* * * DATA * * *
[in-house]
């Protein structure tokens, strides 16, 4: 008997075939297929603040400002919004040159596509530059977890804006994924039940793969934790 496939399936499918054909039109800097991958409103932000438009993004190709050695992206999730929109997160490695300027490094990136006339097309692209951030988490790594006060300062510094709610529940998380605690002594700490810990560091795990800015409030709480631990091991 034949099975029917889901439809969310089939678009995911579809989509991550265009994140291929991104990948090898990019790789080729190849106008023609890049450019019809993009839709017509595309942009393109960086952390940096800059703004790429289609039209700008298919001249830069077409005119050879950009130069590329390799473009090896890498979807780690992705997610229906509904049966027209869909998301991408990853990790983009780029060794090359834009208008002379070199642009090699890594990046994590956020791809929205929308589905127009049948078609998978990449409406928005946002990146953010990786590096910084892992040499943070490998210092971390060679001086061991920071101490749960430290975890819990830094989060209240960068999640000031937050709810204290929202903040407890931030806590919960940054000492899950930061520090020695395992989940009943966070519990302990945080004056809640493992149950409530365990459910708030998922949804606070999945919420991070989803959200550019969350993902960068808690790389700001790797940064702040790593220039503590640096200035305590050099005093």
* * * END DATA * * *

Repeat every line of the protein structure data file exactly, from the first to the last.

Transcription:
[in-house]
């Protein structure tokens, strides 16, 4: 008997075939297929603040400002919004040159596509530059977890804006994924039940793969934790 496939399936499918054909039109800097991958409103932000438009993004190709050695992206999730929109997160490695300027490094990136006339097309692209951030988490790594006060300062510094709610529940998380605690002594700490810990560091795990800015409030709480631990091991 034949099975029917889901439809969310089939678009995911579809989509991550265009994140291929991104990948090898990019790789080729190849106008023609890049450019019809993009839709017509595309942009393109960086952390940096800059703004790429289609039209700008298919001249830069077409005119050879950009130069590329390799473009090896890498979807780690992705997610229906509904049966027209869909998301991408990853990790983009780029060794090359834009208008002379070199642009090699890594990046994590956020791809929205929308589905127009049948078609998978990449409406928005946002990146953010990786590096910084892992040499943070490998210092971390060679001086061991920071101490749960430290975890819990830094989060209240960068999640000031937050709810204290929202903040407890931030806590919960940054000492899950930061520090020695395992989940009943966070519990302990945080004056809640493992149950409530365990459910708030998922949804606070999945919420991070989803959200550019969350993902960068808690790389700001790797940064702040790593220039503590640096200035305590050099005093």